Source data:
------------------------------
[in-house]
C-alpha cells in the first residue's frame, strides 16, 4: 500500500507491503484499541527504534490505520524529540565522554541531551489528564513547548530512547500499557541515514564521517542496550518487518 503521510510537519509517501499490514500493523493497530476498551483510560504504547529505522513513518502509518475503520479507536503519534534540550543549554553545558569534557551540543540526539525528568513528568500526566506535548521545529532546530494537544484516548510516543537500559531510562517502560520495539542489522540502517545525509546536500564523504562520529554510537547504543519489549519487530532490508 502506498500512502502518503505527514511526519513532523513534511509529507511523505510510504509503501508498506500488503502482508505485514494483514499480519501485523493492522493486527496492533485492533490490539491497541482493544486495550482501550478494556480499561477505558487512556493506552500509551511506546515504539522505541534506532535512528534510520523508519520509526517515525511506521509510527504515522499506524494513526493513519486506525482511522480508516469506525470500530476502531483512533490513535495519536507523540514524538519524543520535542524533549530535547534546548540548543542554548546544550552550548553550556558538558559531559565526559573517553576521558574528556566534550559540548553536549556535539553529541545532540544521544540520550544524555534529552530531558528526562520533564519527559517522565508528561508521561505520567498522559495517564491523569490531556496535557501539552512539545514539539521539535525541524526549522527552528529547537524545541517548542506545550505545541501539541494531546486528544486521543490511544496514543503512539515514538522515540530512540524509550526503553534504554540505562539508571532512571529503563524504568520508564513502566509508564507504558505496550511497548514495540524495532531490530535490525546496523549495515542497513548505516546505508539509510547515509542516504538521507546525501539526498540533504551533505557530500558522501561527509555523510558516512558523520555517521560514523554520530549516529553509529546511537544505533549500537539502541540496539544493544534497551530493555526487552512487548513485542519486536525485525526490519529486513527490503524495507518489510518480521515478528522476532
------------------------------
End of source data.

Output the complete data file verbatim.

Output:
[in-house]
C-alpha cells in the first residue's frame, strides 16, 4: 500500500507491503484499541527504534490505520524529540565522554541531551489528564513547548530512547500499557541515514564521517542496550518487518 503521510510537519509517501499490514500493523493497530476498551483510560504504547529505522513513518502509518475503520479507536503519534534540550543549554553545558569534557551540543540526539525528568513528568500526566506535548521545529532546530494537544484516548510516543537500559531510562517502560520495539542489522540502517545525509546536500564523504562520529554510537547504543519489549519487530532490508 502506498500512502502518503505527514511526519513532523513534511509529507511523505510510504509503501508498506500488503502482508505485514494483514499480519501485523493492522493486527496492533485492533490490539491497541482493544486495550482501550478494556480499561477505558487512556493506552500509551511506546515504539522505541534506532535512528534510520523508519520509526517515525511506521509510527504515522499506524494513526493513519486506525482511522480508516469506525470500530476502531483512533490513535495519536507523540514524538519524543520535542524533549530535547534546548540548543542554548546544550552550548553550556558538558559531559565526559573517553576521558574528556566534550559540548553536549556535539553529541545532540544521544540520550544524555534529552530531558528526562520533564519527559517522565508528561508521561505520567498522559495517564491523569490531556496535557501539552512539545514539539521539535525541524526549522527552528529547537524545541517548542506545550505545541501539541494531546486528544486521543490511544496514543503512539515514538522515540530512540524509550526503553534504554540505562539508571532512571529503563524504568520508564513502566509508564507504558505496550511497548514495540524495532531490530535490525546496523549495515542497513548505516546505508539509510547515509542516504538521507546525501539526498540533504551533505557530500558522501561527509555523510558516512558523520555517521560514523554520530549516529553509529546511537544505533549500537539502541540496539544493544534497551530493555526487552512487548513485542519486536525485525526490519529486513527490503524495507518489510518480521515478528522476532